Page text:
Thursday, July 22, 2010

Dark, darker, darkest

First things first, Limbo is not the greatest game I have ever played. It is not even the best game I have played this year. It is still very, very good; it's length is not a hindrance (though I was not able to knock it out in one night as planned), it is not frightening so much as it is moody and depressing, and it controls better in a platforming sense than Braid ever did. The puzzles are cleverly designed, organic in nature, and I have yet to run into one that took more than a few minutes of head scratching to solve. Many of them are physics based, forcing you to think about problems in a very real sense. I imagine they are the same variety of puzzles that Trine offered. There's another game that I played the demo of and should have kept going with until it was done. Limbo is definitely enjoyable, better than Braid in my opinion, and is a game that I can actually see running through again just to show someone else what it looks like. Of course I would not warn them about the big ass spider and what happens if you simply walk up to it and say hello. Parts of Limbo are the the screamer web sites that stopped being scary years ago, but they actually work.

Most of the developers time and effort, it seems, went into the visuals. Take Heart of Darkness, add in a healthy dose of Out of this World, toss in E. Elias Merhige's Begotten for the icky, creepy, nearly unwatchable factor (note: don't actually watch this movie) and this is what would come out. It is surprisingly graphic for a two toned, teen rated game, as the child protagonist meets with all sorts of unpleasant and messy ends. My favorite is being crushed by giant stone traps: as the trap resets what is left of the child is stretched out like pulled taffy, only to snap upward and ooze back down as gravity takes over. These are deaths worth seeing, and they better be because they come quite often. Limbo is definitely a learn by dying game, so it is a good thing that there are no lives to lose and the checkpoint system in generous with its resurrection placement. Sometimes getting things to all line up correctly at the right time is more luck than planning which is definitely frustrating, but that does not happen too often. The difficulty curve is slow but steady, so I know that the last quarter of the game may take just as long to get through as the first three quarters. I am prepared for this, and have a few beers to grease the attempts.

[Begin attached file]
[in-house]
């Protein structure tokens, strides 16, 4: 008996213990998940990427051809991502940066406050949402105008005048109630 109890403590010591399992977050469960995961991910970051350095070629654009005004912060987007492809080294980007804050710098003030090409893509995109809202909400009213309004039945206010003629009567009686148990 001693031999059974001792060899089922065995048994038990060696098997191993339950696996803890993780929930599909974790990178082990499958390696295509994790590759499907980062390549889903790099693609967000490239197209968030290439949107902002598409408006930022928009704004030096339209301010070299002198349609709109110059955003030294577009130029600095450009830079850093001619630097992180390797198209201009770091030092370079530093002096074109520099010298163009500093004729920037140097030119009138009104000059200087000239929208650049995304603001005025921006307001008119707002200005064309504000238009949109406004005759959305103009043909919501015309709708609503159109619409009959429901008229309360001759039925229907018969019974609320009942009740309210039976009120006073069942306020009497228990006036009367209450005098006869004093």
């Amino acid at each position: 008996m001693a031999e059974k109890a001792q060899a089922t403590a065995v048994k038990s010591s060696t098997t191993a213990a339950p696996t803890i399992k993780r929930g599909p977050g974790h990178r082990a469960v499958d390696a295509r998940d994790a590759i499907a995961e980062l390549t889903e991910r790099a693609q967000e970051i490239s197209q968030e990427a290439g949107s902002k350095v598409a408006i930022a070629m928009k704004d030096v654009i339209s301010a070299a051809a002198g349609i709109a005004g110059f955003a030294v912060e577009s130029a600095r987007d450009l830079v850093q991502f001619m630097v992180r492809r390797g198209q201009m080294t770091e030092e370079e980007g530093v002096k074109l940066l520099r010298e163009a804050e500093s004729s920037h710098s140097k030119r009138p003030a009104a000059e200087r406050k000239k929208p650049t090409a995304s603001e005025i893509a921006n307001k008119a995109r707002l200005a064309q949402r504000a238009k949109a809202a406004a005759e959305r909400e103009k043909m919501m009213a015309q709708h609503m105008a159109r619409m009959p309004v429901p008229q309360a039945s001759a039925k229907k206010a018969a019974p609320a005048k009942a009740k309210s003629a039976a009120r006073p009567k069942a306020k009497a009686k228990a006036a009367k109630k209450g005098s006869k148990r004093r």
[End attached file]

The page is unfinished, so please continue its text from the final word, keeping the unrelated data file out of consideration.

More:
I am not going to get into the 'is this worth the money' argument. It is pointless and completely subjective. Putting a dollar amount on entertainment is equally worthless. The real test is to ask yourself two things: Did I enjoy it? and Do I feel ripped off? I have completely enjoyed what I have played so far, and I cannot imagine that the last little bit is going to change my mind, and I certainly do not feel like I have been held hostage for my liesure time. So I do recommend it as a foreboding diversion from whatever else you are playing. Take a day or two and disappear into the nightmares of a small child, it was not as easy being that age as you remember.

Even without giant spiders and bear traps big enough to take off your head.

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